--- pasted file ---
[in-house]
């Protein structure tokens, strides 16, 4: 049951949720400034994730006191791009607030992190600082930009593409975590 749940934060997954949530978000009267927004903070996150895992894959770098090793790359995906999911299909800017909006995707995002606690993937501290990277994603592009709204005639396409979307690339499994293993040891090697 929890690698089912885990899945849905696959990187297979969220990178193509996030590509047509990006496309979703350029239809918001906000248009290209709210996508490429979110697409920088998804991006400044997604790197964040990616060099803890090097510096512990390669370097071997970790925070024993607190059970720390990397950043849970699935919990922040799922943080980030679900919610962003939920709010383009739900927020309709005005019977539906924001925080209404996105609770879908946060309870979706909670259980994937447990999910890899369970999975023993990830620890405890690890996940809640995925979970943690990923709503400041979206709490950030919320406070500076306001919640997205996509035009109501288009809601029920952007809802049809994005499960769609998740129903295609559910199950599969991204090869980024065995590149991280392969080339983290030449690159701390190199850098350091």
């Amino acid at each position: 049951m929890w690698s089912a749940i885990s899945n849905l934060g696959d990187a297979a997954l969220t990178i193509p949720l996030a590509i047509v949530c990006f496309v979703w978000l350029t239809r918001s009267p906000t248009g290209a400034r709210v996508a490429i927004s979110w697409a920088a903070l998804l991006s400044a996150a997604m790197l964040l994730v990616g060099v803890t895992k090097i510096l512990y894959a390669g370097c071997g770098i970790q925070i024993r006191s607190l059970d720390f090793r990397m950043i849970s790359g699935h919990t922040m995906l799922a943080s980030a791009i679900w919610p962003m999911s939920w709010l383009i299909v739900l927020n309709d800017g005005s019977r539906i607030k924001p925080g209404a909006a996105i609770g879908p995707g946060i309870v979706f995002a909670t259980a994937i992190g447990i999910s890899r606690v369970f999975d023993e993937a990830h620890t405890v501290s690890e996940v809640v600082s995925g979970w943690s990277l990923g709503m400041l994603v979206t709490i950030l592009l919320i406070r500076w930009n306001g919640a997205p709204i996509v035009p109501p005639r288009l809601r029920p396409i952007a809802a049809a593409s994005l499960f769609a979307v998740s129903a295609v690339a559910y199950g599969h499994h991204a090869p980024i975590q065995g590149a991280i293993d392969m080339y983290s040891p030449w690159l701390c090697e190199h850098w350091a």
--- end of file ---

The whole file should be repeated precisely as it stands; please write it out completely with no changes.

[in-house]
């Protein structure tokens, strides 16, 4: 049951949720400034994730006191791009607030992190600082930009593409975590 749940934060997954949530978000009267927004903070996150895992894959770098090793790359995906999911299909800017909006995707995002606690993937501290990277994603592009709204005639396409979307690339499994293993040891090697 929890690698089912885990899945849905696959990187297979969220990178193509996030590509047509990006496309979703350029239809918001906000248009290209709210996508490429979110697409920088998804991006400044997604790197964040990616060099803890090097510096512990390669370097071997970790925070024993607190059970720390990397950043849970699935919990922040799922943080980030679900919610962003939920709010383009739900927020309709005005019977539906924001925080209404996105609770879908946060309870979706909670259980994937447990999910890899369970999975023993990830620890405890690890996940809640995925979970943690990923709503400041979206709490950030919320406070500076306001919640997205996509035009109501288009809601029920952007809802049809994005499960769609998740129903295609559910199950599969991204090869980024065995590149991280392969080339983290030449690159701390190199850098350091």
């Amino acid at each position: 049951m929890w690698s089912a749940i885990s899945n849905l934060g696959d990187a297979a997954l969220t990178i193509p949720l996030a590509i047509v949530c990006f496309v979703w978000l350029t239809r918001s009267p906000t248009g290209a400034r709210v996508a490429i927004s979110w697409a920088a903070l998804l991006s400044a996150a997604m790197l964040l994730v990616g060099v803890t895992k090097i510096l512990y894959a390669g370097c071997g770098i970790q925070i024993r006191s607190l059970d720390f090793r990397m950043i849970s790359g699935h919990t922040m995906l799922a943080s980030a791009i679900w919610p962003m999911s939920w709010l383009i299909v739900l927020n309709d800017g005005s019977r539906i607030k924001p925080g209404a909006a996105i609770g879908p995707g946060i309870v979706f995002a909670t259980a994937i992190g447990i999910s890899r606690v369970f999975d023993e993937a990830h620890t405890v501290s690890e996940v809640v600082s995925g979970w943690s990277l990923g709503m400041l994603v979206t709490i950030l592009l919320i406070r500076w930009n306001g919640a997205p709204i996509v035009p109501p005639r288009l809601r029920p396409i952007a809802a049809a593409s994005l499960f769609a979307v998740s129903a295609v690339a559910y199950g599969h499994h991204a090869p980024i975590q065995g590149a991280i293993d392969m080339y983290s040891p030449w690159l701390c090697e190199h850098w350091a």